How Betting Odds Work - A Outplayed Guide

Justin Legg

29 Jul 2019

Updated: 24 Apr 2023

The act of betting has been around for centuries and a key component of that is the betting odds that are used to work out winnings. That may sound obvious but how many punters really understand betting odds and the different odds systems that are available?

Beginning with the basics and betting odds can be defined as:

  • An indication of the probability of an event occurring according to a bookmaker or exchange

This probability can be split down further into high and low odds with:

  • High odds being an indication that the event is less likely to occur
  • Low odds being an indication that the event is more likely to occur

So the odds are there to indicate a likelihood of something happening, these odds can be displayed in different formats. The ones that we are most likely to come across are fractional, decimal and American odds systems.

Betting Odds Systems

Fractional Odds

Fractional odds are probably the odds format that we are most familiar with, prior to matched betting, and are represented by two numbers split by a forward slash for example:


Fractional odds show you how much you are going to win related to a stake amount. In the 4/1 example, the first number (4) indicates how much you would win and the second number (1) indicates how much you would need to stake in order to win that amount.

At odds of 4/1 you would win £4 for every £1 you stake.

You may have heard or seen the term evens before when it comes to betting and fractional odds. Evens relates to the fractional odds 1/1 and you may see the term evens instead of 1/1 displayed on certain bookmakers. In real terms when betting at evens for every £1 you bet you will make £1 profit back.

For example, a £10 bet at 1/1 would return £20 in total; your £10 winnings and your original £10 stake.

When you walk down the high street past a bookmaker in the UK, it will be fractional odds that you will see displayed. When it comes to matched betting we don’t really use the fractional odds type but it is still the most likely default setting for UK bookmaker websites. This means that when you first sign up to a bookie it will be fractional odds that are displayed on the first login. You will often have to change the settings on the bookmaker site from fractional to decimal display in order to calculate your matched bets. Platinum members can find out how to access and changes odds display settings through this guide in the training centre.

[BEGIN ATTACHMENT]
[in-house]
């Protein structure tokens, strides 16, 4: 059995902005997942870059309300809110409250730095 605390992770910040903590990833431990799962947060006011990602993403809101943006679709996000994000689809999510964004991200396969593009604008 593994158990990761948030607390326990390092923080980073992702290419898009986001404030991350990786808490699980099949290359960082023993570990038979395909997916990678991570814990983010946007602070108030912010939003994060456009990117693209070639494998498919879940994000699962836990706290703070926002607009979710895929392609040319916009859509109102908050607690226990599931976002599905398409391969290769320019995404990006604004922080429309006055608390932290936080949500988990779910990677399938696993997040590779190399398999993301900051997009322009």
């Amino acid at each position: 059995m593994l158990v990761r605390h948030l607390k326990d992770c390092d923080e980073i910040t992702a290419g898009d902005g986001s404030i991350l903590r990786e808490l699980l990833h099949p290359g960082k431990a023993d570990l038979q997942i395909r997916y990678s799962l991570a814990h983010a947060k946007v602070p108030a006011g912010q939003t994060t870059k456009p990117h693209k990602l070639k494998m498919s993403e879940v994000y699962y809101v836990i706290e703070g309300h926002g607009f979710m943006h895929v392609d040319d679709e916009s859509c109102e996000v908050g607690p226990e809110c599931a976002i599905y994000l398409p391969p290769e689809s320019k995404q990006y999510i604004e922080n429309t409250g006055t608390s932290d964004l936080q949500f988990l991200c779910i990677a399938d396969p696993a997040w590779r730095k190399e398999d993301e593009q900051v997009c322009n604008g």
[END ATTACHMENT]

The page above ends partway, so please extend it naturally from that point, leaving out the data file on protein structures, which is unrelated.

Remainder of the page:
Decimal Odds

Decimal Odds are the odds that we use all of the time when we are matched betting. Decimal odds are displayed in numeric form for example 5.0 which is the equivalent to 4/1 in fractional. Decimal odds allow you to quickly calculate how much total money will be returned to you if your bet wins.

To work out this total return you just multiply the stake by the decimal number and that is how much money you will receive back from your winning bet.

If the odds are 5.0 and the stake is £1 you would receive £5 back, inclusive of your £1 stake as 5 x 1 = 5.

At first, when you start matched betting, decimal odds may seem a bit confusing due to the fact that we have become so accustomed to fractional odds. Once you get used to them however, they are actually a far more user-friendly odds system, allowing you to quickly work out your returns.

American Odds

These are the type of odds we are probably most unfamiliar with and also the least likely to use. They are pretty confusing but don’t worry if you don’t fully understand them.

American odds work on a positive and negative basis and represent how much a bettor will have to wager to win 100 units of currency.

I’ll use pounds as the currency in the following examples:

If the odds are negative so -120 for example, this means that to win £100 you would need to wager £120. Therefore, if the selection wins, you would receive back £220 consisting of your £100 winnings and your £120 stake. Essentially negative means the selection is favourite or odds on.

For underdogs the odds will be positive, so +220 for example. That means that if you wagered £100 you would receive £220 in winnings plus your £100 stake back if the selection wins.

As mentioned you are unlikely to encounter American odds very often in your betting or matched betting journey, but it is useful to understand the mechanics behind them just in case.

Also read about each way accumulator calculator

Odds Conversion

There are times when betting sites simply do not offer certain odds types. In this situation, you may need a little help deciphering what the odds actually are. If at any point you do need to convert odds, platinum members can use the Outplayed Odds Converter and Probability Calculator to do so. A full video and written guide can be found for this calculator in the training centre here.

Alternatively, the odds can be worked out manually using the following equations:

  • To convert decimal odds to fractional, subtract 1.00 and then find the nearest whole integer (so for example 3.75 - 1.00 becomes 2.75/1, or 11/4).
  • To convert US odds to decimal, if the US odds are positive, divide by 100 and add 1. If it is negative, divide 100 by the US odds (without the minus sign) and add 1.
  • To convert fractional odds to decimal, divide the first figure by the second figure add 1.00 (so 11/4 = 2.75, then add 1.00 = 3.75).